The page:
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Three treasures at home














* From Youxi zhuren 遊戲主人 (fl. 19th century)[1] ed., Xiaolin guangji 笑林廣記 2.8b-9a:

A habitual liar told his relative: “I’ve got three treasures at home: an ox capable of travelling a thousand miles a day, a cock crowing once at the end of each night-hour,[2] and a dog well versed in literature.”

The relative said in astonishment: “How extraordinary! [I] shall visit you and view [them] someday.”

The man returned home and told his wife about it: “It was just a random fib, how to cover it up?”

His wife said: “Don’t worry. I’ve got this.”

The next day, the relative came over. The wife said: “[My husband] left for Beijing this morning.”

[The relative] asked: “When will [he] return?”

[She] replied: “In about seven or eight days.”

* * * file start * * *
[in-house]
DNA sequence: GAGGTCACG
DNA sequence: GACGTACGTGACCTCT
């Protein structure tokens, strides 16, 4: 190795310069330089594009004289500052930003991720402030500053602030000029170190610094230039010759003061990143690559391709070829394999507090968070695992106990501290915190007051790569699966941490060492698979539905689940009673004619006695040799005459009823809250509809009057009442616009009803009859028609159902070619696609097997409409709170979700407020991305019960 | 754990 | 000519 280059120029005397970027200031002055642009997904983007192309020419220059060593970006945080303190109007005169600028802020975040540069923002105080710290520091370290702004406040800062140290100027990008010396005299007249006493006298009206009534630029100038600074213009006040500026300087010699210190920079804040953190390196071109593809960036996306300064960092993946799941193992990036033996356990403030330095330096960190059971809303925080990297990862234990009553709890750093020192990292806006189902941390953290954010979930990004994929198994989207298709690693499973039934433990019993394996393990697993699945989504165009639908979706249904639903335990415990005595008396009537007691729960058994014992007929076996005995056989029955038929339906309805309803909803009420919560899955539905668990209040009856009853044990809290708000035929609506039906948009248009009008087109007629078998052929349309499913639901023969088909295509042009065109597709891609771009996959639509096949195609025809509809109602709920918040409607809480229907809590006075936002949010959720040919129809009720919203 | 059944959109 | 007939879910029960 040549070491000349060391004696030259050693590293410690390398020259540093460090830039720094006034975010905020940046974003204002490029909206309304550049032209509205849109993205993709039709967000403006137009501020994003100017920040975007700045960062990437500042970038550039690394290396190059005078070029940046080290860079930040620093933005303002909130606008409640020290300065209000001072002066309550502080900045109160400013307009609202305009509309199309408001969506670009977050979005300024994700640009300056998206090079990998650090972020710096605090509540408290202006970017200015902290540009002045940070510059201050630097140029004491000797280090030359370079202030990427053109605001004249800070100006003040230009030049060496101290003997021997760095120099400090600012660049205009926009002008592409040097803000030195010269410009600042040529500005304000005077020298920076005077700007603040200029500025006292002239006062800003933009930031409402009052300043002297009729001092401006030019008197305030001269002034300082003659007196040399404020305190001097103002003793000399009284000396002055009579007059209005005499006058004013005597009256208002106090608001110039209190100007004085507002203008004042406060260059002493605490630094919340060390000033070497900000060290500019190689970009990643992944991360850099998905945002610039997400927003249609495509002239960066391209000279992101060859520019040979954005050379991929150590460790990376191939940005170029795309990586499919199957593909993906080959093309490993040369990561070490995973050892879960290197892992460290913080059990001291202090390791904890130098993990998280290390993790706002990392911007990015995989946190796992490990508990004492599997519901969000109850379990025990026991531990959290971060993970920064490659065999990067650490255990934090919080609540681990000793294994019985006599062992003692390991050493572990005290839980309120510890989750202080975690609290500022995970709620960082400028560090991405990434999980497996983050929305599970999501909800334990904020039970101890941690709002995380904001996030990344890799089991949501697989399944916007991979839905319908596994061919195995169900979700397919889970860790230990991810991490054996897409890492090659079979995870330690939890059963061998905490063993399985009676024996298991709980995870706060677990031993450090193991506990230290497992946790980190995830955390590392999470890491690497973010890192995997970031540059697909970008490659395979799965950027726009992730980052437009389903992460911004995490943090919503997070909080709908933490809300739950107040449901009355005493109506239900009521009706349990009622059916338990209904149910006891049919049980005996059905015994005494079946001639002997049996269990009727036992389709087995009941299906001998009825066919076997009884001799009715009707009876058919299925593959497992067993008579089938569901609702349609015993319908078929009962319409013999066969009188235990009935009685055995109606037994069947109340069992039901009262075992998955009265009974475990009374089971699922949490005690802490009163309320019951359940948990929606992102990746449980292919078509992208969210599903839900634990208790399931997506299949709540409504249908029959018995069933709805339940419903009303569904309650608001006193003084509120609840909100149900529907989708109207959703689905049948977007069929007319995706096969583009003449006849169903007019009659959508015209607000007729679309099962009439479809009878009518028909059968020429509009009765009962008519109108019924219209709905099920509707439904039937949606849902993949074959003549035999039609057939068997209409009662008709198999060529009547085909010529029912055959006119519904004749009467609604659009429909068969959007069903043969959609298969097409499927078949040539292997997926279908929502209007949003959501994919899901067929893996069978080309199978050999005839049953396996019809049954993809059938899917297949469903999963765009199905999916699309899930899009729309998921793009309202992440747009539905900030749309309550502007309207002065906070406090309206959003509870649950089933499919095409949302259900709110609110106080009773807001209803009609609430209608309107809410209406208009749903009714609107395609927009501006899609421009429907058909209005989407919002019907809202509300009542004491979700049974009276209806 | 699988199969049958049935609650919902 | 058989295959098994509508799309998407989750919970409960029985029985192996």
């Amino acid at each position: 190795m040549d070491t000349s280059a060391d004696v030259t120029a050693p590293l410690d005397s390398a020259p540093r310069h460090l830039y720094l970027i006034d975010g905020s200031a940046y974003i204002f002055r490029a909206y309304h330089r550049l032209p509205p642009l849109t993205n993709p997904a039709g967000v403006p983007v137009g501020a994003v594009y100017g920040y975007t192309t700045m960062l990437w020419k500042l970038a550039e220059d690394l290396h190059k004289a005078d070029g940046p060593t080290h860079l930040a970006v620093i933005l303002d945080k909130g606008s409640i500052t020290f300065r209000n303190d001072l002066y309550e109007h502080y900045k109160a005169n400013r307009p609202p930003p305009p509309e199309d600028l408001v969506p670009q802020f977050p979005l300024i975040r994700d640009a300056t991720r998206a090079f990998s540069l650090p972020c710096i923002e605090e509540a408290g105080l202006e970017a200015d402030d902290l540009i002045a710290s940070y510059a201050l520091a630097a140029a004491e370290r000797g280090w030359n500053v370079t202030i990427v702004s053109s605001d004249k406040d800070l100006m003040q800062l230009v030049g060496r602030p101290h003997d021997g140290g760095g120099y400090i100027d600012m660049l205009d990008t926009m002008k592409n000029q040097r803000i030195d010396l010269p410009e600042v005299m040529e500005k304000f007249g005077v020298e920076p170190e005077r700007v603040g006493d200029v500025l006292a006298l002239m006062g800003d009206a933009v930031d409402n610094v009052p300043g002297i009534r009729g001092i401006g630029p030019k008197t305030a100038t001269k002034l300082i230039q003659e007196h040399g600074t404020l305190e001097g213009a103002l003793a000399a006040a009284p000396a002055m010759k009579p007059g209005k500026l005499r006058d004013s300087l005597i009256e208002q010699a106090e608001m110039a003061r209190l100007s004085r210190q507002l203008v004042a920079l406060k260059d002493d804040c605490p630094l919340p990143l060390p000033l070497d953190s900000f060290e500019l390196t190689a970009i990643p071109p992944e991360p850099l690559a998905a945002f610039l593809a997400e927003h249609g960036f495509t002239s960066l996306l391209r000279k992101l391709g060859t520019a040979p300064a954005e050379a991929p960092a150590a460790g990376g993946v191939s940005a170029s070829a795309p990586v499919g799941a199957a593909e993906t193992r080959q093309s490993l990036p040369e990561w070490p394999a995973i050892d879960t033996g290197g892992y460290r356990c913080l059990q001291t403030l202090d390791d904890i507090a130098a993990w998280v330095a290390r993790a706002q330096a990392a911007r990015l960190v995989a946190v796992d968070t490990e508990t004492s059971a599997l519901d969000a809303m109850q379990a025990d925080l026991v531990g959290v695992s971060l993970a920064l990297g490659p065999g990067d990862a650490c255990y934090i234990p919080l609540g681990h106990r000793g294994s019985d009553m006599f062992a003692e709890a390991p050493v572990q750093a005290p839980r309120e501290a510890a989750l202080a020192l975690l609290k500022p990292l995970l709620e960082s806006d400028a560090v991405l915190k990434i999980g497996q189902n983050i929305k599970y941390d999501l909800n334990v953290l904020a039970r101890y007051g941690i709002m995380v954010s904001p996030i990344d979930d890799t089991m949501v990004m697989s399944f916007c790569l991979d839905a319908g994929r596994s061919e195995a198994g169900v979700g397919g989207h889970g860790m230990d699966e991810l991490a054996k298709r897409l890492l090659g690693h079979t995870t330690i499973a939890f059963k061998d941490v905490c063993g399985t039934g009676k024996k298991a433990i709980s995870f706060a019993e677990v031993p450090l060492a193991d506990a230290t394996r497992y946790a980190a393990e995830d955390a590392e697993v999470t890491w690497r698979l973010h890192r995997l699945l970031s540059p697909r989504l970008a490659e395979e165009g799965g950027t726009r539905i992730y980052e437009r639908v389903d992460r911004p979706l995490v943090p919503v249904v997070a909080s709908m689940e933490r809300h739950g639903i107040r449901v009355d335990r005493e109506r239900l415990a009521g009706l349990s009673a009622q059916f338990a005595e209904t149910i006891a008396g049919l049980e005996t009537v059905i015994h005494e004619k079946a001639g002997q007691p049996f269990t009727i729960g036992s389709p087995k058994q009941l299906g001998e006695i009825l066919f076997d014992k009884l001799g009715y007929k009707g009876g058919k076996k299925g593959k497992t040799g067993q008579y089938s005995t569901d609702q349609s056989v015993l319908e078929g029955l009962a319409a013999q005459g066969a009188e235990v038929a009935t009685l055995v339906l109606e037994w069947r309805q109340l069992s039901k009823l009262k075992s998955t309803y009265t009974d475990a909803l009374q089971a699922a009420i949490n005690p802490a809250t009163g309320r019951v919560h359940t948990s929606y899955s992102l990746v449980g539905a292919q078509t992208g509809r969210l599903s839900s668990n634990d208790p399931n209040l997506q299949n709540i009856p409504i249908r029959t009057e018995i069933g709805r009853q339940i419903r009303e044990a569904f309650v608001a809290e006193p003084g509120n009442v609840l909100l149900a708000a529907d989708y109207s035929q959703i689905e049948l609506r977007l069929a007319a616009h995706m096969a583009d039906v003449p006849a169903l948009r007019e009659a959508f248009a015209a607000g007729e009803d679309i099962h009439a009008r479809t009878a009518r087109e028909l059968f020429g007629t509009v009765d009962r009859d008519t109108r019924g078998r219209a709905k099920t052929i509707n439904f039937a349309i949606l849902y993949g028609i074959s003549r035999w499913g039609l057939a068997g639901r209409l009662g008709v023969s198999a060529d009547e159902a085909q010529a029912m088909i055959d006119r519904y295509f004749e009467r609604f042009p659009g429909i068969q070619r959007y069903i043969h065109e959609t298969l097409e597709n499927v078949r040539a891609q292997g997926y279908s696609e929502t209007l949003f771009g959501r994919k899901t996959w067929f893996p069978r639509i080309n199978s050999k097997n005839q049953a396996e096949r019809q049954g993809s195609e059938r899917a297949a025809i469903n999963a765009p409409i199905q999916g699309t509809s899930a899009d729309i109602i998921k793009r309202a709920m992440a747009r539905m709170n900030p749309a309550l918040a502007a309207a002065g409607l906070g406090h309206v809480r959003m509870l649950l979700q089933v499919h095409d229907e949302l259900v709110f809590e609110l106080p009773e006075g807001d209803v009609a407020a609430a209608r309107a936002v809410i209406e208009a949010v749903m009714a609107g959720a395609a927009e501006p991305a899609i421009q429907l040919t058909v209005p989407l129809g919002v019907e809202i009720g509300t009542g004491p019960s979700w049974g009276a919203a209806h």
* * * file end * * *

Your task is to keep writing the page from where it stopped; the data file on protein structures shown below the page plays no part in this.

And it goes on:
[He] asked: “So soon? How’s that possible?”[3]

[She] said: “[He’s] travelling on our own ox.”

[He] asked: “But you’ve also got a cock that reports on night-hours?”

It was at noon, and a cock happened to crow. [The wife] pointed at [it], saying: “That’s the one. Not just night-hours, it also reports on new visitors during daytime.”

[He] asked: “May [I] also have the honour of seeing the learned dog?”

[She] answered: “To tell you the truth, since our family is not well-off, [the dog] is out tutoring.”

[1] The name reads “Master of Fun”, and some identify the compiler as Cheng Shijue 程世爵, about whom little is known except that he was a native of Pingjiang 平江, Jiangsu. [2] Geng 更 (night-hour, or night-watch) is a two-hour unit that divides the period from 7pm to 5am into five parts. [3] The text of the Xiaolin guangji is written in literary Chinese mixed with occasional colloquial expressions from the Wu region (around present-day Shanghai, Jiangsu and Zhejiang, some 1200 km from Beijing).

“Taiping qiniu” 太平騎牛; album leaf by Dai Jin 戴進 (1388-1462)

Image credit: National Palace Museum, Taipei

A dog figurine from the Tang dynasty (618-907)

Image credit: Shaanxi History Museum (


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